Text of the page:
Sensors Will Not Remedy Agribusiness Ills

hog farm imageWith swine flue spreading around the world, the Israeli company Cartasense captured much of the media spotlight at the spring Agritech conference in Tel Aviv. Cartasense is developing, “solutions for real time monitoring of agriculture goods…based on low cost tags.” Their sensors record conditions wirelessly; their pitch suggests increased access to health data can improve oversight and prevent the spread of disease.

With the rapid transmission of swine flu and the emerging link to the food industry, there’s a growing hunger for good news about agribusiness. According to Agritech co-Chair and Director of foreign relations for Israel’s Ministry of Agriculture and Rural Development, Arie Regev, the exhibition targets a foreign audience.

Yet, there’s a disconnect between their marketing and the industry they’re trying to woo…

Cartasense offered tantalizing claims to media paying close attention to the pandemic. The company trumpets a solution to agricultural management inadequacies; in fact, their promotional material uses the word “solution” twelve times in as many sentences. Perhaps it should be no surprise then that TreeHugger observed Sharon Soustiel, Cartasense VP of Development surrounded by the press.

Best to hesitate before embracing the wisdom of crowds. In the spirit of critical optimism, we’re stepping back to consider whether tags and remote communication systems really offer a solution to the health problems that plague our food sources.

The Green Prophet, a news site focused on environmental issues in the Middle East, suggests that in the United States, “pastures tend to be large and open.” That should give any well-informed reader pause; in the US, 98% of pigs are raised on CAFOs (controlled animal feeding operations), the term itself eliminating any suggestion of nature. Yet, referencing these nonexistent pastures, Soustiel suggests that with Cartasense, “there is now no need to take a helicopter or a Jeep out to the pigs.”

If we apply the Cartasense technology to the modern American (factory) farm, how does their “solution” hold up? When hog farms often house tens of thousands of pigs in quarters so small they can’t turn around and antibiotic use is routine, healthcare management demands a radically different approach. How do you isolate an epidemic when agribusiness runs on a model of “total vertical integration” in which a single entity often controls every element of production, from the sale of feed to slaughter? When conglomerates are so large they have to fight antitrust investigations?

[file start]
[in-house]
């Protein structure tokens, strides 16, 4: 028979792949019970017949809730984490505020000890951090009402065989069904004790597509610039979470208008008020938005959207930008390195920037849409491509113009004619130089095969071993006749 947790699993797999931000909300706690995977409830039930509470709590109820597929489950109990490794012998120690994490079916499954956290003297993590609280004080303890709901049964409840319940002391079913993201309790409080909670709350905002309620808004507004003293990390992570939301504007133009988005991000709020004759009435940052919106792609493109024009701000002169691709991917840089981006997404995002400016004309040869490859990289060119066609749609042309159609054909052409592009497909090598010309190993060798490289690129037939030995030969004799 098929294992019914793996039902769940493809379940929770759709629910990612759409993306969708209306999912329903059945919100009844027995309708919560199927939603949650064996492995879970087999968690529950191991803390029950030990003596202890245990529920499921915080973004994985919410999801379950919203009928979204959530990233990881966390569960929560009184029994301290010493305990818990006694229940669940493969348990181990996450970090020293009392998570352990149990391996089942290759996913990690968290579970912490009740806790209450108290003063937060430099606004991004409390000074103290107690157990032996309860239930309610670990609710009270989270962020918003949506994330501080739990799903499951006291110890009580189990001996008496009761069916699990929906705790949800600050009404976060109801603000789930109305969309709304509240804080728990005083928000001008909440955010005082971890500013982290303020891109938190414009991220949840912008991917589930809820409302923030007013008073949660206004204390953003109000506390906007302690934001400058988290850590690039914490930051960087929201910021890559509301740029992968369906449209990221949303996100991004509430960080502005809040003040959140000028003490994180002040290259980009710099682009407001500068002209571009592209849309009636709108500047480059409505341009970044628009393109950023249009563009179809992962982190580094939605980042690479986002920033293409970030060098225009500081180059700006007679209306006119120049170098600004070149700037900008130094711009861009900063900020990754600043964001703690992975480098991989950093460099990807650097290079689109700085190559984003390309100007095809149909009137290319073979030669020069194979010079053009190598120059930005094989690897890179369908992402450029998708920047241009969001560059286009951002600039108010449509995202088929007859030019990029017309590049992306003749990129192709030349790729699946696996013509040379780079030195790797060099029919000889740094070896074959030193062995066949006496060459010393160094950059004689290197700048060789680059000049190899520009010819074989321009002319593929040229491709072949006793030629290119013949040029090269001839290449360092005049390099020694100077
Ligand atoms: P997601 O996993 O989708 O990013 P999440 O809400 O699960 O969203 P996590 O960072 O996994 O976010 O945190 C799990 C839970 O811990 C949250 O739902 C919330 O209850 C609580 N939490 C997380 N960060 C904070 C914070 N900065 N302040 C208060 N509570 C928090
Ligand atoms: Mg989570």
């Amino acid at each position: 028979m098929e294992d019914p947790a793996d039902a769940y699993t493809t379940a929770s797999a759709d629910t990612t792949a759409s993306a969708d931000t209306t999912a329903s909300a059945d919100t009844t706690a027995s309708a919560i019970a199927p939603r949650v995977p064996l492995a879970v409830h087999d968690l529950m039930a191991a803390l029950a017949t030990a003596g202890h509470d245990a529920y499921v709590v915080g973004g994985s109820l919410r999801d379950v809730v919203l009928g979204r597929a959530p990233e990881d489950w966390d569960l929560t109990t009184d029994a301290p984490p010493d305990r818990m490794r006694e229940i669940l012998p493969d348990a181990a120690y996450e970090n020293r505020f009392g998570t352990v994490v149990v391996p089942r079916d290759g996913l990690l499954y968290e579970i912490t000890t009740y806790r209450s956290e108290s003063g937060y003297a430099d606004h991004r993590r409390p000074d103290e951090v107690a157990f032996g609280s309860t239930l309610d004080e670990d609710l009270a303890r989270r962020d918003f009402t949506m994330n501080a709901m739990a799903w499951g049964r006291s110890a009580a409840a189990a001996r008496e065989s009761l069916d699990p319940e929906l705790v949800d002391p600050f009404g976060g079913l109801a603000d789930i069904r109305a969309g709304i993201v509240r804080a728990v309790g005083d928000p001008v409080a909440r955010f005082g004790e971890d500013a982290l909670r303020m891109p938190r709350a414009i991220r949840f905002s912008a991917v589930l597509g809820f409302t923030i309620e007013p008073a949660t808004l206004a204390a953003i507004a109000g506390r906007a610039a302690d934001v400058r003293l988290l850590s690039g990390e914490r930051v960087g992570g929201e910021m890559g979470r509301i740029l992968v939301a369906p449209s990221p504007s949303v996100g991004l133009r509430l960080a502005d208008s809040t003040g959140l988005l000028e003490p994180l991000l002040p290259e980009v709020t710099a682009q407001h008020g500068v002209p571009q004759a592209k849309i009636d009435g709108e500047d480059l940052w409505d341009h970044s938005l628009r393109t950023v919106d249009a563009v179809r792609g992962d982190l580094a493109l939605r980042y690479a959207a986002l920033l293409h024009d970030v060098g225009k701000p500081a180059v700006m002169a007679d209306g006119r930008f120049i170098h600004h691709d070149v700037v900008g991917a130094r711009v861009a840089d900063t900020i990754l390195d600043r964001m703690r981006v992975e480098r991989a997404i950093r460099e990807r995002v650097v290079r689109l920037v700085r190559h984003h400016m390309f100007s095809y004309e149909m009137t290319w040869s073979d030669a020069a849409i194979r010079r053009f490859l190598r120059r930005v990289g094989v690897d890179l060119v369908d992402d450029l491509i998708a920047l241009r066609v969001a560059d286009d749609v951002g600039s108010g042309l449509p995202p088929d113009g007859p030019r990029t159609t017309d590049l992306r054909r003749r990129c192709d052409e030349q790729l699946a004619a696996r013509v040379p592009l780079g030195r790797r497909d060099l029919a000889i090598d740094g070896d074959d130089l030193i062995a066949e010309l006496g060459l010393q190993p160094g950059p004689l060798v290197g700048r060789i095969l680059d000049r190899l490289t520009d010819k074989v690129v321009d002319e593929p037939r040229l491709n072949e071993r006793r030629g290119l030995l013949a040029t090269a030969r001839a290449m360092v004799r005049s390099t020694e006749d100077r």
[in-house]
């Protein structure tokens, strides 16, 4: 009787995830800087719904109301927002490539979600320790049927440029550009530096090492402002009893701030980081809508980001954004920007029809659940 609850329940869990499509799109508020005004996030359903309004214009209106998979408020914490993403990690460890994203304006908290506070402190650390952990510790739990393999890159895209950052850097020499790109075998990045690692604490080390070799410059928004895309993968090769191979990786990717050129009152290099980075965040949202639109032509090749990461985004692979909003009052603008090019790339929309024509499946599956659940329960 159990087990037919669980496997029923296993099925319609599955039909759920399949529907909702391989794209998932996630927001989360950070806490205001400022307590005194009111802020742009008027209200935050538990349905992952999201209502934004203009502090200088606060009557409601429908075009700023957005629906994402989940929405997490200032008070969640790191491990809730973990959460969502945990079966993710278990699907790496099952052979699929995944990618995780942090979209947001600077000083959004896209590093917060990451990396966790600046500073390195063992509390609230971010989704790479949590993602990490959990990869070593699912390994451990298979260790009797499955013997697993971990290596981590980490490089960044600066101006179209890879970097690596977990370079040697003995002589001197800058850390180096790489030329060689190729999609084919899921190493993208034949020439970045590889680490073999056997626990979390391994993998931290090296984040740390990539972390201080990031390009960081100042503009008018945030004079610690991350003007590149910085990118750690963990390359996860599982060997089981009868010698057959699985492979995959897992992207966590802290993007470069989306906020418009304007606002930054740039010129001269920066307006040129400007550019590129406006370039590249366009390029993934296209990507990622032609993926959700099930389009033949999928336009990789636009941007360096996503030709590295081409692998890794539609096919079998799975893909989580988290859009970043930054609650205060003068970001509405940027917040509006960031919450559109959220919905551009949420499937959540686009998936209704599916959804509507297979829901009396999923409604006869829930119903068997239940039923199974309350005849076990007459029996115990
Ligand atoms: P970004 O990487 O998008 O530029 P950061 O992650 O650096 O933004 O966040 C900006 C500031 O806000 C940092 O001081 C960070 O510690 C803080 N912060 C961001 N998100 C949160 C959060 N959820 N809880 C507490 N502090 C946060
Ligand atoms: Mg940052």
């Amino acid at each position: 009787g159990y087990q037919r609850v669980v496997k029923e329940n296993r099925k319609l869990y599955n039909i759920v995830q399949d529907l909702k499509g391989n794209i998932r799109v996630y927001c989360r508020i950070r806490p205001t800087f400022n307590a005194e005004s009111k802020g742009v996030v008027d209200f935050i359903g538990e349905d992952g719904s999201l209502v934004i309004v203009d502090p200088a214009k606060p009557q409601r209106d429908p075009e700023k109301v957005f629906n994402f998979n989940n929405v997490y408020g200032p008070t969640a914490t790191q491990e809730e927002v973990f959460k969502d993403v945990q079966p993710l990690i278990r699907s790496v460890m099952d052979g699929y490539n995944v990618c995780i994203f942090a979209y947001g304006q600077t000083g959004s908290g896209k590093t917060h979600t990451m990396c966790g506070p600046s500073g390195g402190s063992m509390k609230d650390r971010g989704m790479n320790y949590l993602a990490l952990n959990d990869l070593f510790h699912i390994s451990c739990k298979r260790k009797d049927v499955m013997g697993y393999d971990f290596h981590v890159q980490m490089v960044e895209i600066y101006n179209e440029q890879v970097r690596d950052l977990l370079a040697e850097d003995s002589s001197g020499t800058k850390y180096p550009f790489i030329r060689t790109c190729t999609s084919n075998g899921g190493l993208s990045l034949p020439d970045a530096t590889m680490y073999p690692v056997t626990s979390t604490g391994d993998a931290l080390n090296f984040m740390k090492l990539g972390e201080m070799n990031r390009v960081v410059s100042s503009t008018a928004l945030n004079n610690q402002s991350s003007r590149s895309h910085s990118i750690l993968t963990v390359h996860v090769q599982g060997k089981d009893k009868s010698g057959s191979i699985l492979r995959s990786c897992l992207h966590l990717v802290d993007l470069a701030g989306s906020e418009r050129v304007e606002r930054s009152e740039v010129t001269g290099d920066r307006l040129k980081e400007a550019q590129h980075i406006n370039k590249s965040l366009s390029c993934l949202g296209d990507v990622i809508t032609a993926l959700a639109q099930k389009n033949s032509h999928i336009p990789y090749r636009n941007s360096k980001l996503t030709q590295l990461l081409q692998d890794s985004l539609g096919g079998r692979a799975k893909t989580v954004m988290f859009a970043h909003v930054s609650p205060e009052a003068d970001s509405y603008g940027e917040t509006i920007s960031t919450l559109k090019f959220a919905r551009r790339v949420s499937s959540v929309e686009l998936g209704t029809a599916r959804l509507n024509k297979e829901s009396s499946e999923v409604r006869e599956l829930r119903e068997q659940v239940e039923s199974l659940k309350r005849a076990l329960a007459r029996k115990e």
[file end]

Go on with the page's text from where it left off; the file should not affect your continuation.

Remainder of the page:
While Cartasense tags aim to provide, “Growers, Cold Chain Management companies, shipping companies, distributors and retailers with the core and tools to build cost effective, real time, total management solution they need,” their “solution” assumes it’s possible to interrupt a process in motion – an enormous, complex process that crosses state and even national boundaries.

Soustiel says, “A farmer needs to take immediate action if an animal is sick, but rather than checking with veterinarians first – to decide what action to take if one of the animals is sick – our system lets a farmer see for himself and isolate single animals from the group if signs of sickness appear.” Though her proposal is laudable, it doesn’t reflect the care, or lack therefore, that animals receive in the current CAFO method.

While there’s a role for increased technology in agriculture, its clear that placing a premium on efficiency has grossly distorted the American food system. Yes, monitoring and tracking may help trace our food sources, and the illness they carry, but Cartasense tags are no panacea. In order to prevent “future outbreaks” as Soustiel professes, we need to be honest about the quality of production.

Do you buy the hype?

Would buying meat tagged by Cartasense give you peace of mind?

Tori conducts research and writes on environmental issues, with a special focus on food justice. Her professional experience in the civic sector and academic background in social and economic development ground her work and belief in a sustainable food system as an achievable human right. Tori is based in Bogota, Colombia where she is pursuing a bilingual, international career in environmental policy.

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